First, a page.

The Only Place That’s Ever Felt like Home
If I were to squint I could see the paddleboats on Fort Pond. The sun lay heavy on the Sunday sky and my skin was starting to burn, I needed to put more sunscreen on. I have to be careful nowadays; otherwise I’ll have to get another mole cut out of my back. It was beautiful here; it always is, on the hill looking out over Montauk to the sea.
“Promise me you’ll visit.”
My mother said to my sister and me. I could tell she was anxious. I promise to visit, but only after I ask if she’s okay. She assures me she is. I relax again. My sister is staring at her phone, she doesn’t handle solemnness well, but my mother is too anxious for silence.
“Look at me Ciara! Promise me, promise you will visit me.”
Finally, she promises. My mother and I are staring out over the pond; Ciara looks back at her phone.
“I can’t go back to Ireland, you two won’t ever be able to visit,” she said as she turned to look at me with her half-serious-half-joking face she’s always made, “and I will not be buried in New Jersey” with a dramatic pause after each word.
“I love Montauk,” she says seriously but calmly, “after thirty years it’s still my favorite place in this country. It’s the only place that’s ever felt like home in America.” She tells me that she’ll be buying her plot this week. I turn to squint at the paddleboats before we drive away.
The whole day was surreal. From the moment I woke up in Boston and kissed Tess goodbye, it all felt like a dream; she always calls this feeling “periwinkle.” I-95 is empty on a Sunday morning so I was able to get the ferry in New London a half-hour before planned. Every seaside city in New England smells like fried fish, carbon, and salt, I’m always bewildered by how much I enjoy it.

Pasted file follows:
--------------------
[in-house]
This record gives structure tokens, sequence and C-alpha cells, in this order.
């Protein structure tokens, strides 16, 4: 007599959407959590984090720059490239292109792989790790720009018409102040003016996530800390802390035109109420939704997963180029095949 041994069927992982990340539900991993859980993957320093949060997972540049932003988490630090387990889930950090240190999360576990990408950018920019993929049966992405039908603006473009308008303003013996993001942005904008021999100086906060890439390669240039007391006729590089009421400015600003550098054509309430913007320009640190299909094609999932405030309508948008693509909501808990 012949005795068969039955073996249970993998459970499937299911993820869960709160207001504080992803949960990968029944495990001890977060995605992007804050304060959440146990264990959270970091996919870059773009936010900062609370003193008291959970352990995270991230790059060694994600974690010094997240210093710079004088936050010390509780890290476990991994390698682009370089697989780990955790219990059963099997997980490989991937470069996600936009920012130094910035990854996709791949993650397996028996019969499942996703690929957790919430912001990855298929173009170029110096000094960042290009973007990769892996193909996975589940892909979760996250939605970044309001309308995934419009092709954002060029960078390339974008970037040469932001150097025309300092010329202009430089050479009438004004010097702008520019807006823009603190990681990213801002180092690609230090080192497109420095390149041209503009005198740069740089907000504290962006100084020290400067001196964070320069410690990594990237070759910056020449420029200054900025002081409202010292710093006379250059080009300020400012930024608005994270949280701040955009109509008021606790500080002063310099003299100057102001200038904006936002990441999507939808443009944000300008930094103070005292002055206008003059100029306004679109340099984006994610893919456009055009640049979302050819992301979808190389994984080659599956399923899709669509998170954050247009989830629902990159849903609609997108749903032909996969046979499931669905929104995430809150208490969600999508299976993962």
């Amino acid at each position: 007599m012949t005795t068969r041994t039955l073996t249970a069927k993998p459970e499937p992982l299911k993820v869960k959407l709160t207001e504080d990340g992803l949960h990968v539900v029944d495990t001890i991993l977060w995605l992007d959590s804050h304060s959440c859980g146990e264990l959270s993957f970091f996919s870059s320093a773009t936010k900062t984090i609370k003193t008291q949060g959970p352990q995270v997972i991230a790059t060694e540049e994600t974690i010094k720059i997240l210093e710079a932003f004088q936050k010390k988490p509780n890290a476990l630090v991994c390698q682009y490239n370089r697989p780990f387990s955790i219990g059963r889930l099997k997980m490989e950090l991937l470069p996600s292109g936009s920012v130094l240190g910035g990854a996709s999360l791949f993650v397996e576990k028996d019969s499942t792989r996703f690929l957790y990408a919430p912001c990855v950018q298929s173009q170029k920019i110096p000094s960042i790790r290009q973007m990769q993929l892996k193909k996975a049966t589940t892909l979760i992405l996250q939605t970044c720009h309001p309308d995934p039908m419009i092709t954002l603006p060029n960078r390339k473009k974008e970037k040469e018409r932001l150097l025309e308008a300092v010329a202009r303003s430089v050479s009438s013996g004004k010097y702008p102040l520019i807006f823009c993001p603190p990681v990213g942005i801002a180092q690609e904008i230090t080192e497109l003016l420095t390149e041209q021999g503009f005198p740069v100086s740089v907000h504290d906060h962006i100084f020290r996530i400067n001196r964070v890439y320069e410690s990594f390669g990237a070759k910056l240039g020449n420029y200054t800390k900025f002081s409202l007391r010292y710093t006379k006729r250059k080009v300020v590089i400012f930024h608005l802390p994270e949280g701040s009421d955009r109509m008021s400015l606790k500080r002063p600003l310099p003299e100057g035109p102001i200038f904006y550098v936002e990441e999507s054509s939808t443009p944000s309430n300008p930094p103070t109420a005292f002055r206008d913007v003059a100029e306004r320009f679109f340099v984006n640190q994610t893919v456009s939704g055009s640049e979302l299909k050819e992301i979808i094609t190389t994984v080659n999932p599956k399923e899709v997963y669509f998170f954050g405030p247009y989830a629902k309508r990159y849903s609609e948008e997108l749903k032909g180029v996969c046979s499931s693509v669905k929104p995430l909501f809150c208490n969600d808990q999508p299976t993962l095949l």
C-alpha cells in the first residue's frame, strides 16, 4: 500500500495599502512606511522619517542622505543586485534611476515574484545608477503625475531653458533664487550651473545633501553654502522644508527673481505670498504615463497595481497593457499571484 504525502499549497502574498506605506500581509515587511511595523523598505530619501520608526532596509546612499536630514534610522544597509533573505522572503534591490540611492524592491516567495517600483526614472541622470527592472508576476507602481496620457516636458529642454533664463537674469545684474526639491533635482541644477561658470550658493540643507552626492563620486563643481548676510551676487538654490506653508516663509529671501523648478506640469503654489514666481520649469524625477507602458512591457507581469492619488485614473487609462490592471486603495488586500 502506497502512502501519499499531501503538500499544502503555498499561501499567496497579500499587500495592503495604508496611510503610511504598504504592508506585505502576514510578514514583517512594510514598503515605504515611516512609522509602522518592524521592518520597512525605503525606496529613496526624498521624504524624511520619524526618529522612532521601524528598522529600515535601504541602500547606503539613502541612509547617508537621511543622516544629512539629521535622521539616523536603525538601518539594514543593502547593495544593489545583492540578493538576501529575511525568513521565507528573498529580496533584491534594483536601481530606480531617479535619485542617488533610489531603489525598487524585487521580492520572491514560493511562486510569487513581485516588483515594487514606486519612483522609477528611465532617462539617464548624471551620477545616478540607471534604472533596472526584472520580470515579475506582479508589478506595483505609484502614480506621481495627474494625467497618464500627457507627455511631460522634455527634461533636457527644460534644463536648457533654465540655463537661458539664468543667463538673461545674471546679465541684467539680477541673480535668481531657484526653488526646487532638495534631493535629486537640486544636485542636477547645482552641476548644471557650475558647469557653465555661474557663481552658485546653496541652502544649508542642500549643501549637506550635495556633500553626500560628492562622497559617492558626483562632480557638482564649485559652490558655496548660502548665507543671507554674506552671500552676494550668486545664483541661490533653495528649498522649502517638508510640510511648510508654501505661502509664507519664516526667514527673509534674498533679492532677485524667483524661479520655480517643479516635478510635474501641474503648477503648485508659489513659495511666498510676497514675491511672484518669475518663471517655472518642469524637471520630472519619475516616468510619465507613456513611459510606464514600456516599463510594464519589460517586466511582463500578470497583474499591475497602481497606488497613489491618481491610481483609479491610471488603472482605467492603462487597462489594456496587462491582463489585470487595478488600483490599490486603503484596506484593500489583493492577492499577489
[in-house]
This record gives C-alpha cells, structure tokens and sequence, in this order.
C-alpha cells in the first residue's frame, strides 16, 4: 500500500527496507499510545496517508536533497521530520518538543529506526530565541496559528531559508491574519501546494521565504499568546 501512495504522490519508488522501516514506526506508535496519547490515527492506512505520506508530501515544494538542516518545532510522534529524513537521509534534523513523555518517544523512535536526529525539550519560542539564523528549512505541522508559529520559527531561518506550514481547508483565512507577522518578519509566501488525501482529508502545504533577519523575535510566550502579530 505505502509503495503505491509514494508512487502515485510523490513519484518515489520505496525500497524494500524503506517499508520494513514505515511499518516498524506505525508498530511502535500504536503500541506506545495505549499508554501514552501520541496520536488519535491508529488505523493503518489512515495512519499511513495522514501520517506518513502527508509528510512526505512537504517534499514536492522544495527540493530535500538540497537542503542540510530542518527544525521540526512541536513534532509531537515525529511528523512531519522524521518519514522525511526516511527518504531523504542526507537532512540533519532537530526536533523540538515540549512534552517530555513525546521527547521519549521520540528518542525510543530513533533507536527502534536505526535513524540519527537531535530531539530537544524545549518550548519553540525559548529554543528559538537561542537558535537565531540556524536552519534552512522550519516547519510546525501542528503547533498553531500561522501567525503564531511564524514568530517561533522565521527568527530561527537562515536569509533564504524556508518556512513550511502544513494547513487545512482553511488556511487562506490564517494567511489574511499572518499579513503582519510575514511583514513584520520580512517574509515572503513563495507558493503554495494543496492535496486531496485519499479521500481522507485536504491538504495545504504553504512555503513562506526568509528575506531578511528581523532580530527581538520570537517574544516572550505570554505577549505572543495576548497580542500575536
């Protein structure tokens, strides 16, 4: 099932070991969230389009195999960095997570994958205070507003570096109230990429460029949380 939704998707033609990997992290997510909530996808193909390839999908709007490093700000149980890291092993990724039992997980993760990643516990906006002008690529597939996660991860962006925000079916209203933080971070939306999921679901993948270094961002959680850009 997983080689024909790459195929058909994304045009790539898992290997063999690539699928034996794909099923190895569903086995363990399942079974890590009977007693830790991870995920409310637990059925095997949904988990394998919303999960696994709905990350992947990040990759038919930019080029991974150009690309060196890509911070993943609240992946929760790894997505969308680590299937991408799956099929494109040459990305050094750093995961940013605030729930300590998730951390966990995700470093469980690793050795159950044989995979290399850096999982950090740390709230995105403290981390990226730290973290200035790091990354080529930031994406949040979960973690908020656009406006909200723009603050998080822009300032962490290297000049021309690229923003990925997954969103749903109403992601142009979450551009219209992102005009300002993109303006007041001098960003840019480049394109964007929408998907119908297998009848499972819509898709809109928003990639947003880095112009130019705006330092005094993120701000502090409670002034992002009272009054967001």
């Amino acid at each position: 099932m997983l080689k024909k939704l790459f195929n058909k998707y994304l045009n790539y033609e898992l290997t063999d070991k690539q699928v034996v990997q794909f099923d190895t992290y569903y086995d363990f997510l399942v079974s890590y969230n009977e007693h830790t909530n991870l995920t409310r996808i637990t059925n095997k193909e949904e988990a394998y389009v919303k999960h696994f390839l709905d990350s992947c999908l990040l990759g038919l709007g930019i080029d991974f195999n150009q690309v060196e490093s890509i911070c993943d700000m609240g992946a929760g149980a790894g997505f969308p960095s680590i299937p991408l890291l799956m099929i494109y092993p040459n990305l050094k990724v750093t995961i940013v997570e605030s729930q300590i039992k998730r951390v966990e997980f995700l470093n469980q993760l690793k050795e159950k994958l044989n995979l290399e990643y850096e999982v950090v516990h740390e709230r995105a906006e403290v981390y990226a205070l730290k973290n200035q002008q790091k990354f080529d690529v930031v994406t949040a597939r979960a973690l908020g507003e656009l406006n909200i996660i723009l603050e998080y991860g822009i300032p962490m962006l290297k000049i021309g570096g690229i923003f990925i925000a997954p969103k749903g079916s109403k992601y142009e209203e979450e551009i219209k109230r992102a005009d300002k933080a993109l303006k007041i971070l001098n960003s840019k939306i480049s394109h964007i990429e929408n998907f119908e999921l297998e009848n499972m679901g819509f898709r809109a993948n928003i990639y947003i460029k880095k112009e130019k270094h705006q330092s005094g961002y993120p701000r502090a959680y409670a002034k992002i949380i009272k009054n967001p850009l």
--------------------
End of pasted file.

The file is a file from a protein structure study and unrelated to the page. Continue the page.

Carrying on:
Inside indoor seating area, while waiting for a cup of coffee that will be overpriced and lukewarm, a young woman asks fretfully into her phone, “why didn’t you call last night.” While something is ending, something is beginning, I think to myself after taking a sip of the distressingly tepid coffee, as I watch two teenagers awkwardly flirt while trying to avoid the watchful stare of both their respective parents. An average journey on the cross-island ferry, I suppose.
I go up to the top deck to sit and watch the Connecticut shore shrink, the water is just a shade greener than the grey sky promising an afternoon shower. The ship had ferried soldiers across the channel on D-Day, a blue plaque with three gold stars at the top and bottom informed me; I suddenly feel a little haunted by a man my age, maybe sitting where I was sitting staring out at the water just like me, that this was one of the last things he ever knew –hopefully without the dismal coffee.
The ferry slowed down as it entered Orient Point harbor, if I were to squint I could see the people milling about, waiting to pickup a friend or a cousin. I went down to sit on the hood of my car, which was one of the last to board so it was right on the edge of the water. I wanted to keep breathing the sea air, but impatient and dangerously wasteful motorists turned on their engines, filling the belly of the ferry with carbon dioxide and the stench of gasoline. I get in my own car and leave the engine off.
My dad and I are shucking the corn in the kitchen and marinating the chicken while sipping dark-n-stormy’s, it’s his new favorite drink for the summer. I ask him what he wants us to do when he dies. He laughs.
“Thomas I don’t give a rat’s ass what you and your sister do with me,” he’s still laughing, probably from the rum, “cremate me and just throw me anywhere.”
“Mom wants to be buried out here you know”
“Oh jeezus,” he enunciates the “e” and then mutters something to himself I can’t quite make out.
“You know what,” I’m just goading him now, “I’m just gonna toss you over mom’s grave, as punishment for being so flippant about all this” I’ve had too much rum to realize the irony of this.
The chicken was a little burnt by the time we were done bantering. After we’d cleared away all the plates and said goodnight to my great-aunt, she’s in her eighties now and doesn’t stay up after dinner often, I sit out on the deck and look out at the stars. I can’t see the stars in D.C., but I can see the capitol building from my apartment, it’s apples and oranges though, I think as I stare at the milky way, the way I’ve stared at it every night in Montauk since before I knew how to write.
The night air is cool and salty. I watch a comet burn thirty thousand feet above Montauk. It’s the only place that’s ever felt like home.